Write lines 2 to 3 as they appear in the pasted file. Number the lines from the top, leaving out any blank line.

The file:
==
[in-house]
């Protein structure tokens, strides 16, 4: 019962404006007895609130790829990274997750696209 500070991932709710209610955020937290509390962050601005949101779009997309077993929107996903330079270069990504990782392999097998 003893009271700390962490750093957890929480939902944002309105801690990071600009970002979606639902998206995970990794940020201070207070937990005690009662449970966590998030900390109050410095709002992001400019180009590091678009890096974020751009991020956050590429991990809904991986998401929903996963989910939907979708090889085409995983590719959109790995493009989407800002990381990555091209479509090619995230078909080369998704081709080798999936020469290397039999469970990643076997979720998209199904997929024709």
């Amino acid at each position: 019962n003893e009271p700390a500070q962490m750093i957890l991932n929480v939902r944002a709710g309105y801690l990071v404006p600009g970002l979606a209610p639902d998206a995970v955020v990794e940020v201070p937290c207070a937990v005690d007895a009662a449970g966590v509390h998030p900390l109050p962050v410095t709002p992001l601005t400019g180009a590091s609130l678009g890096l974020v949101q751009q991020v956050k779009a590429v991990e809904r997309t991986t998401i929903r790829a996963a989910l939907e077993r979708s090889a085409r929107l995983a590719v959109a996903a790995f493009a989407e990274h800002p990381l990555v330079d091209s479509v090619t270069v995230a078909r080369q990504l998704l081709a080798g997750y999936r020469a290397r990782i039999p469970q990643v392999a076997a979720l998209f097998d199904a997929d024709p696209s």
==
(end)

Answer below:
């Protein structure tokens, strides 16, 4: 019962404006007895609130790829990274997750696209 500070991932709710209610955020937290509390962050601005949101779009997309077993929107996903330079270069990504990782392999097998 003893009271700390962490750093957890929480939902944002309105801690990071600009970002979606639902998206995970990794940020201070207070937990005690009662449970966590998030900390109050410095709002992001400019180009590091678009890096974020751009991020956050590429991990809904991986998401929903996963989910939907979708090889085409995983590719959109790995493009989407800002990381990555091209479509090619995230078909080369998704081709080798999936020469290397039999469970990643076997979720998209199904997929024709």
């Amino acid at each position: 019962n003893e009271p700390a500070q962490m750093i957890l991932n929480v939902r944002a709710g309105y801690l990071v404006p600009g970002l979606a209610p639902d998206a995970v955020v990794e940020v201070p937290c207070a937990v005690d007895a009662a449970g966590v509390h998030p900390l109050p962050v410095t709002p992001l601005t400019g180009a590091s609130l678009g890096l974020v949101q751009q991020v956050k779009a590429v991990e809904r997309t991986t998401i929903r790829a996963a989910l939907e077993r979708s090889a085409r929107l995983a590719v959109a996903a790995f493009a989407e990274h800002p990381l990555v330079d091209s479509v090619t270069v995230a078909r080369q990504l998704l081709a080798g997750y999936r020469a290397r990782i039999p469970q990643v392999a076997a979720l998209f097998d199904a997929d024709p696209s």